Their goal is to bring adults and children from the Chattanooga area together to enjoy a ‘field day’ with an eco-friendly twist to all the challenges.”

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E

ARTH DAY IS UPON US ONCE AGAIN, THOUGH TO judge by what’s been happening in Washington, DC, one would think certain politicians would like nothing better than to rename it “Destroy The Earth Day”.

But luckily for us here in the Scenic City, there are still people trying to not only help the planet but to celebrate all that she has given us. For those unaware, Earth Day was first celebrated in 1970 and marks the beginning of the modern environmental movement. Earth Day 1970 gave voice to an emerging consciousness about Mother Earth, channeling the energy of the anti-war protest movement and putting environmental concerns on the front page. On April 22, 1970, 20 million Americans took to the streets, parks, and auditoriums in massive coastto-coast rallies to demonstrate for a healthy, sustainable environment. Thousands of colleges and universities organized protests against the deterioration of the environment. Groups that had been fighting

against oil spills, polluting factories and power plants, raw sewage, toxic dumps, pesticides, freeways, the loss of wilderness, and the extinction of wildlife suddenly realized they shared common values. Nearly five decades later, with our planet facing ever-greater threats from climate change and political inaction, groups such as our own green|spaces carry on the traditions formed by those original groups and refuse to sit idly by. To that end, they will be hosting Chattanooga’s very first Eco Field Day next weekend in downtown’s newly renovated Miller Park. The event will be a whole new way to celebrate Earth Day and will feature eco-vendors, live music, field games, and resource connections. Their goal is to bring adults and children from the Chattanooga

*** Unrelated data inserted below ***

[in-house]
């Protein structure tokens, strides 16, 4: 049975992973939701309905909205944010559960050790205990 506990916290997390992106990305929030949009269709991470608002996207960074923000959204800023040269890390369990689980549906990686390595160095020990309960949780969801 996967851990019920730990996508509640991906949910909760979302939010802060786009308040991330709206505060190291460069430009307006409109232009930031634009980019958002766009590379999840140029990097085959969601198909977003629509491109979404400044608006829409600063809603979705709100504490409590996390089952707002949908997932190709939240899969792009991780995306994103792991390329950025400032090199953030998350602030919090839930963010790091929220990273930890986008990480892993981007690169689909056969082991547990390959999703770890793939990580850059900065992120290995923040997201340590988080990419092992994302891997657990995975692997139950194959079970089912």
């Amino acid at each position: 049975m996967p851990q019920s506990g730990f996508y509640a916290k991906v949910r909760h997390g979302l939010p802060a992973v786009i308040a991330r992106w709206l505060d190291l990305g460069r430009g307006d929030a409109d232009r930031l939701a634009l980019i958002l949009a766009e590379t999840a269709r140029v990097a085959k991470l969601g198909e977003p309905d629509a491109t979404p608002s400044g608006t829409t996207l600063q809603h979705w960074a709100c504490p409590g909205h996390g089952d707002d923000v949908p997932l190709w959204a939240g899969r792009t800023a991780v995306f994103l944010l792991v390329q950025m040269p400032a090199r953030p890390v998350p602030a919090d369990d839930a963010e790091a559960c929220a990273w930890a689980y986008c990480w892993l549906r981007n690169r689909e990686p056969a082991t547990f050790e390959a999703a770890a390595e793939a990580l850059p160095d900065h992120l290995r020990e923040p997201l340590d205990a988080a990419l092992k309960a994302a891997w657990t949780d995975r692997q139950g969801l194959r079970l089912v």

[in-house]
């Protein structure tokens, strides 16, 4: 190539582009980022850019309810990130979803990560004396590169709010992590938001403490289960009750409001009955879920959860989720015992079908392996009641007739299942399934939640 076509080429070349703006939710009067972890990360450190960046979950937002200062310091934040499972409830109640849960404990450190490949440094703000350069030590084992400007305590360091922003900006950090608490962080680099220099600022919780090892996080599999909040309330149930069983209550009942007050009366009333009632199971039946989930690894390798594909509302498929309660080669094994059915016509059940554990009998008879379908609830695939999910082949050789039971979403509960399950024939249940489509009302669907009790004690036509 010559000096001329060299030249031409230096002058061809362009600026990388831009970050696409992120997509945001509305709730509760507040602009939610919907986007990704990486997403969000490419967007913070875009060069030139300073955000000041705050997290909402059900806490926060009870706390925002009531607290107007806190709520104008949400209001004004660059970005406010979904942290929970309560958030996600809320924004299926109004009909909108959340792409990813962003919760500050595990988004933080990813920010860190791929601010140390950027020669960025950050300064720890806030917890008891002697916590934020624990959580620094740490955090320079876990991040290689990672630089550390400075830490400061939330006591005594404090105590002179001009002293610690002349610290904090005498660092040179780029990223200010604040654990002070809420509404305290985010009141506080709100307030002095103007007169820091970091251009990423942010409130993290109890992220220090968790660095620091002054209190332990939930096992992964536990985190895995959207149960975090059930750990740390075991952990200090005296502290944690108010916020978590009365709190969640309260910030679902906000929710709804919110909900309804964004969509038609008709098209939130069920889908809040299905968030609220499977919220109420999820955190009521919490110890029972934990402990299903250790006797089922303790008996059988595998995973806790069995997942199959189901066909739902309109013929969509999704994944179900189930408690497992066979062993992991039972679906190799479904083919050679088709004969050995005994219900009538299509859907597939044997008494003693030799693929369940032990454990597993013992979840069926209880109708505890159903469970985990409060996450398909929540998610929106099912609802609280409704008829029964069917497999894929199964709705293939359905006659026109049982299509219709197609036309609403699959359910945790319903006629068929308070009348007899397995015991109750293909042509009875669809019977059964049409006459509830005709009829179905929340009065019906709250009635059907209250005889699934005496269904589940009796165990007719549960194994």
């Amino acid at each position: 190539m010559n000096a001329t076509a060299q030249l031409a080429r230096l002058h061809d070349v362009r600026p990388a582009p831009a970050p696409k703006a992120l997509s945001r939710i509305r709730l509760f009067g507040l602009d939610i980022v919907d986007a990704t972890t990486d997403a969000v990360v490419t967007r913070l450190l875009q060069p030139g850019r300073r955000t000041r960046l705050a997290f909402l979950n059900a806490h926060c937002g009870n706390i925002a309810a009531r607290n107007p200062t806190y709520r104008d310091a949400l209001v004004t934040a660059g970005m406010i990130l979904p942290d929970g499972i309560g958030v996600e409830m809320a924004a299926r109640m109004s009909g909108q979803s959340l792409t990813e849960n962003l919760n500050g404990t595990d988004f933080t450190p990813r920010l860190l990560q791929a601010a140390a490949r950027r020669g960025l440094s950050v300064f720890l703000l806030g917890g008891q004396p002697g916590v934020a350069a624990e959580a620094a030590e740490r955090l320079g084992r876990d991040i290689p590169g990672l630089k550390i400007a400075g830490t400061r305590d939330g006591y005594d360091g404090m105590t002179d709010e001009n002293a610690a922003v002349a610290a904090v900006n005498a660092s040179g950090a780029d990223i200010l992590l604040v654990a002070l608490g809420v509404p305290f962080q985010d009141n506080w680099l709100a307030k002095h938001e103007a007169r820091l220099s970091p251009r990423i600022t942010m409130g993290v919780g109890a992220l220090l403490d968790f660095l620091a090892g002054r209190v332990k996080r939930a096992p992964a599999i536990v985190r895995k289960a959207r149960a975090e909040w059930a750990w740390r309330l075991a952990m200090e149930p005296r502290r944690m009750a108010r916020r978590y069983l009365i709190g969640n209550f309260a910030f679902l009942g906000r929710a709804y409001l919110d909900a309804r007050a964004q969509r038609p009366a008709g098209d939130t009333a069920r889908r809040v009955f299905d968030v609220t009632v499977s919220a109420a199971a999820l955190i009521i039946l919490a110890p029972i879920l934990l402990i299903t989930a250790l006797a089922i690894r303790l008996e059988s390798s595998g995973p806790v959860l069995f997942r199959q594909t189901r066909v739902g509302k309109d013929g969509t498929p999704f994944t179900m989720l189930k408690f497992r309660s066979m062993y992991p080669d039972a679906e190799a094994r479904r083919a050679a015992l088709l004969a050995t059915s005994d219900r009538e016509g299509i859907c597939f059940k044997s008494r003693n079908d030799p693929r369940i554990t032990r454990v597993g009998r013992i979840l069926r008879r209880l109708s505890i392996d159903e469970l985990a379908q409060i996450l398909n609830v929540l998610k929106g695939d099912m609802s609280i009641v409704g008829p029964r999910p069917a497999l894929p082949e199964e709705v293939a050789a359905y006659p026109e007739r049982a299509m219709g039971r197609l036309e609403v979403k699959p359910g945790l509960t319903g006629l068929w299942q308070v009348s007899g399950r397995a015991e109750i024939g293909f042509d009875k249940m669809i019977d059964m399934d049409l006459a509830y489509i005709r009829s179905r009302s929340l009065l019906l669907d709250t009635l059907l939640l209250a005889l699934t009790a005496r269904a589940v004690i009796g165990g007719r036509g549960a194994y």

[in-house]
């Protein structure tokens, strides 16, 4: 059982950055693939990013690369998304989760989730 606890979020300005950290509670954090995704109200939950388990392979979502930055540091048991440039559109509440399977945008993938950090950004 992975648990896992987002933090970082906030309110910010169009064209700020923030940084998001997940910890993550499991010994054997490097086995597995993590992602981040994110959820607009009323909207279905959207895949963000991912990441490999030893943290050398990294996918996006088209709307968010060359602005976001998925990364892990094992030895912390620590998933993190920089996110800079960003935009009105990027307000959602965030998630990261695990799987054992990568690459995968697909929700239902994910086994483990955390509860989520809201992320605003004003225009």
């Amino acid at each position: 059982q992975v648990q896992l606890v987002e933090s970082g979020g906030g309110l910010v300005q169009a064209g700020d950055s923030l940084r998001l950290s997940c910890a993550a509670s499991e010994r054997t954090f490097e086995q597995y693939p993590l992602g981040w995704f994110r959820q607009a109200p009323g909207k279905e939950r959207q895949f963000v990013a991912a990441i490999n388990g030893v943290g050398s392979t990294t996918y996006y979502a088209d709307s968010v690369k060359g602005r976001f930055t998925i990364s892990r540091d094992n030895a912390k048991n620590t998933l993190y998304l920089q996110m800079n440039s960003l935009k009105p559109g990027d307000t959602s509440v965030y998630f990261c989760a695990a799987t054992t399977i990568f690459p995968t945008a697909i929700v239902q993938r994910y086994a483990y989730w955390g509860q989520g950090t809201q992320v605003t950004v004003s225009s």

EDITOONS

area together to enjoy a “field day” with an eco-friendly twist to all the challenges. On Saturday, activities include the Dung Beetle Roll, Tug-a-Watt (not tug-a-war), Recycled Sack Races, and Electric Scooter Races. Sunday will feature electric race cars built by local students, eco-challenge stations, live music, local beer, and resource connections to help promote ecofriendly practices within the family and our community. “We are so excited to bring the community together to enjoy a funfilled day and celebrate our beautiful city and planet,” says Kelley Cureton, green|light program director for green|spaces. “It’s a wonderful opportunity for people to learn how they can make simple steps to promote a more sustainable lifestyle, all while enjoying a day at the park.” And on both days, Eco-Field Day attendees can enjoy the Earth Day

Art Competition. The 2019 theme is “Species Preservation”, showcasing artwork made from only recycled material featuring each artist’s favorite animal. Visitors can vote on their favorite pieces of art by placing money in the donation box next to each piece. The money will be split evenly between the artist and green|spaces, with 30 percent of the proceeds from the voting boxes awarded to the Judge’s Choice and 20 percent to People’s Choice. Interested? Mark April 26th and 27th on your calendar right away, and head over to greenspaceschattanooga.org/ecofieldday to register for all the Eco Field Day events. And while you’re at it, be sure to let our so-called “leaders” in D.C. know to pull their heads out of the sand and do something now before we no longer have a habitable Earth to celebrate. CHATTANOOGAPULSE.COM • APRIL 18, 2019 • THE PULSE • 5


COVER STORY

Small Gestures, Great Impact Ways you can help Tennessee fish and wildlife—TODAY

By Marc T. Michael Pulse Music Editor

Some regard them with suspicion, others with a sense of being lost in the enormity of the undertaking, a condition in which an individual’s contributions may feel insignificant.”

T